Surety Bonds Overview


Understanding the Bond Process

Today's construction industry is more competitive than ever, and more contractors are interested in public works projects requiring Surety bonds guaranteeing their performance of the contract. Many subcontractors also find they are being asked to provide bonds. Additionally, there is an increasing number of private projects where owners are requiring bonds. As a result, it is imperative for contractors to understand the Bond Process.

How to Get a Contract Surety Bond

The first step to qualify for a Surety bond program is to discuss your needs with your Surety agent or broker. The Surety underwriting process is focused on prequalifying the contractor. A professional Surety insurance agent or broker will provide guidance to the contractor during this process.

Before issuing a bond, the Surety must be fully satisfied that the contractor is of good character, has experience matching the requirements of the projects to be undertaken, and has, or can obtain, the equipment and manpower necessary to perform the work.

The Surety also wants to make sure the contractor has the financial strength to support the desired work program, and has a history of paying subcontractors and suppliers promptly. It will want to see that the contractor is in good standing with a bank and has established a line of credit.

In short, the Surety wants to be satisfied that the contractor is a well-capitalized, well-managed, profitable enterprise that keeps promises, deals fairly and performs obligations in a timely manner.

Business Financial Statements

You will need to provide quality fiscal year-end financial statements for each of the last three years. If the business has been in existence fewer than three years, statements for each fiscal year-end since inception should be provided. Ideally, your financial statements are prepared by a CPA in accordance with Generally Accepted Accounting Principles.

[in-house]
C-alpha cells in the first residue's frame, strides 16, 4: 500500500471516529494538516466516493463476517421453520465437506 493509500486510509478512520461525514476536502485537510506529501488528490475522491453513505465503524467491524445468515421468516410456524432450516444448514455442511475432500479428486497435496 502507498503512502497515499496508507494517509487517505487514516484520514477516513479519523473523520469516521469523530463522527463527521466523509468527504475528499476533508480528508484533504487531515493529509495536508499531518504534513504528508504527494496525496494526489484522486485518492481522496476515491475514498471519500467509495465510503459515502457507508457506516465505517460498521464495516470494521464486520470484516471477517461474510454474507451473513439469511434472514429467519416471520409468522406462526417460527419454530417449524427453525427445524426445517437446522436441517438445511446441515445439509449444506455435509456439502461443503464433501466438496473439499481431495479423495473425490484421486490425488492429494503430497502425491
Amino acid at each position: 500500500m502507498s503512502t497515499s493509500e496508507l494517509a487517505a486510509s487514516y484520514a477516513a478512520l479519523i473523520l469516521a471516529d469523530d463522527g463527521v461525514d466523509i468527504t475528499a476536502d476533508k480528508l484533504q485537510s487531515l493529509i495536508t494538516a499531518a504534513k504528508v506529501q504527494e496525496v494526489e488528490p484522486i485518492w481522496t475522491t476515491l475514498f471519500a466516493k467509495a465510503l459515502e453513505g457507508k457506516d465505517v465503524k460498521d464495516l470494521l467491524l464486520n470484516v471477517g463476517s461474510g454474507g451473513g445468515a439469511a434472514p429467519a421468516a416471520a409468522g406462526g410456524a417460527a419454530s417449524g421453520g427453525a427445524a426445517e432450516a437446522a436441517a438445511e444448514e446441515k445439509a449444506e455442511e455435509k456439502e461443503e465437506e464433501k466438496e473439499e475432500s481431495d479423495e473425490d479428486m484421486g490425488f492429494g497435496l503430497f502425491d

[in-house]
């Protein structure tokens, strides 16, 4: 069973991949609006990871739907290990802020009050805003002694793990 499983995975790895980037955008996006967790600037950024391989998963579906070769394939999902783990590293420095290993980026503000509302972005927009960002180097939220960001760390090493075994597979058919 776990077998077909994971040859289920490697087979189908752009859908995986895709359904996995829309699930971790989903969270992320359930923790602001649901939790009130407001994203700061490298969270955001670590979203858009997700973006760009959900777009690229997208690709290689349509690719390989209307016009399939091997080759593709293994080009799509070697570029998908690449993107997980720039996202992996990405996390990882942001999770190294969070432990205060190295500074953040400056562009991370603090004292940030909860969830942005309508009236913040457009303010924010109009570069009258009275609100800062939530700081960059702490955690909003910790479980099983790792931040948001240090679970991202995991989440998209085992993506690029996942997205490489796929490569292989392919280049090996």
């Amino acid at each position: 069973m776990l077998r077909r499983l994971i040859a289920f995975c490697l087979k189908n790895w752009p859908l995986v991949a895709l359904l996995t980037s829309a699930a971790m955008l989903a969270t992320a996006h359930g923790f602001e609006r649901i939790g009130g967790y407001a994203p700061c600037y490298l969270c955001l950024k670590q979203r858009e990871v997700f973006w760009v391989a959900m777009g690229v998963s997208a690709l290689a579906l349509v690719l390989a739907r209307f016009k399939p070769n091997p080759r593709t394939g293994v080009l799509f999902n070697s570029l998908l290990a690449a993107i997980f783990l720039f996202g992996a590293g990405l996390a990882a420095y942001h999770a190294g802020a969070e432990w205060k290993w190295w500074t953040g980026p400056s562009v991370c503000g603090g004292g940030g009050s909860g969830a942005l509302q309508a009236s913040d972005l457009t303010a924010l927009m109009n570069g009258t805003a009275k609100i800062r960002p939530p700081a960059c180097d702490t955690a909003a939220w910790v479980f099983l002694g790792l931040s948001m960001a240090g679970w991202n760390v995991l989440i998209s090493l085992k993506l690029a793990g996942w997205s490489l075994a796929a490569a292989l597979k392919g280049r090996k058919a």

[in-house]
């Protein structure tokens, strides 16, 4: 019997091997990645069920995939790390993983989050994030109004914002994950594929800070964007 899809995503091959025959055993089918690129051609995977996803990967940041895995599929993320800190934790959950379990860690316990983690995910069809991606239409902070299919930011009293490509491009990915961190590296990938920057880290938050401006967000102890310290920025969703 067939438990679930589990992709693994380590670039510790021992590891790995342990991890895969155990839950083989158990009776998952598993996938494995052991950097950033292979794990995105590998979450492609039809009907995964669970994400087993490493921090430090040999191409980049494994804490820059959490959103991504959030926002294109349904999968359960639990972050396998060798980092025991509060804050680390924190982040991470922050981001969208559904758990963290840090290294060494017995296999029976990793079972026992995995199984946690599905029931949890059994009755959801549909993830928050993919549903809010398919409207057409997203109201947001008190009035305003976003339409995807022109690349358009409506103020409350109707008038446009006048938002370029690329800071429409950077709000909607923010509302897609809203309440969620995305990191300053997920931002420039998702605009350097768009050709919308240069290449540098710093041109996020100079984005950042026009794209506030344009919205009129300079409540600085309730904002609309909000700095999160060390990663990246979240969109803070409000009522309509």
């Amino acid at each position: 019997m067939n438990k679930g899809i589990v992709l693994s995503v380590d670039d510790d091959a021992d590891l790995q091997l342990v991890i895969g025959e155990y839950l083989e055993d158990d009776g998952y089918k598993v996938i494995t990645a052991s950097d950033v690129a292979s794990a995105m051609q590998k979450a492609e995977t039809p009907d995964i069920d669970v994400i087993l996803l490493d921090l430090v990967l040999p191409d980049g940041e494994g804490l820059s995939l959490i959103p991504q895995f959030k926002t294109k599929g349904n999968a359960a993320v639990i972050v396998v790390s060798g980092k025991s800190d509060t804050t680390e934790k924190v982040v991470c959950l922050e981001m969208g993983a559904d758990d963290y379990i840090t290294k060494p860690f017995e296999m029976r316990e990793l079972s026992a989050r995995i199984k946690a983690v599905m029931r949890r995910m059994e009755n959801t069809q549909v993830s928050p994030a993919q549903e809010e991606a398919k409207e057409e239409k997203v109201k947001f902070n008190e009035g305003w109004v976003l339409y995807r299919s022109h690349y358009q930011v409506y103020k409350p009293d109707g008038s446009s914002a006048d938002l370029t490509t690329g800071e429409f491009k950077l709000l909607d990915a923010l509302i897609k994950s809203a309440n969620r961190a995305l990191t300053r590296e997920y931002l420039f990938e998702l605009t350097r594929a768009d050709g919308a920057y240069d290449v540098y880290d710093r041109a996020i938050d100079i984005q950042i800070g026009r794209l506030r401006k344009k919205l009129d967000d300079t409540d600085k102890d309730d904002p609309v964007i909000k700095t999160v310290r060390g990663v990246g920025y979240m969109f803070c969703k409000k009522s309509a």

There are three levels of quality for financial statement reporting: Audit, Review and Compilation. An Audited financial statement provides the highest level of assurance to the Surety, while Review and Compilation financial statements provide a lower degree of assurance to the Surety. The level of CPA-prepared financial statements required depends on the size of the requested Surety program.

The typical privately owned contract Surety account provides their Surety with a CPA prepared, percentage of completion, review quality financial statement including:

  • Comprehensive footnotes
  • Completed & Work-in-Progress schedules
  • Annual Accounts Receivables/Accounts Payable and aging schedules
  • Interim statement indicating how current year is progressing, semi-annual basis

After a Surety program has been established with the contractor, the overall performance and financial position of the contractor will be continuously re-evaluated. Positive results may serve as the basis for an increase in the amount of available Surety credit.

Forms You'll Need:

  • Business and Personal Financial Statements and supporting schedules
  • Bank and or Brokerage Statements confirming deposit balances and Loan Agreements

    AmTrust is AmTrust Financial Services, Inc. and its subsidiaries and affiliates including its property and casualty coverage companies. Coverage is underwritten by Developers Surety and Indemnity Company and its property and casualty insurance affiliates (CA ID # 4606-0). In TX, coverage is written by Developers Surety and Indemnity Company or CorePointe Insurance Company. In WA, coverage is written by Developers Surety and Indemnity Company, or CorePointe Insurance Company.

    The described coverages and services are summaries only. In the event of a conflict between this summary and the terms of an issued policy or bond, the terms and conditions of the policy or bond, including any exclusions or limitations, will control. Coverages and services may not be available for all applicants or in all states.

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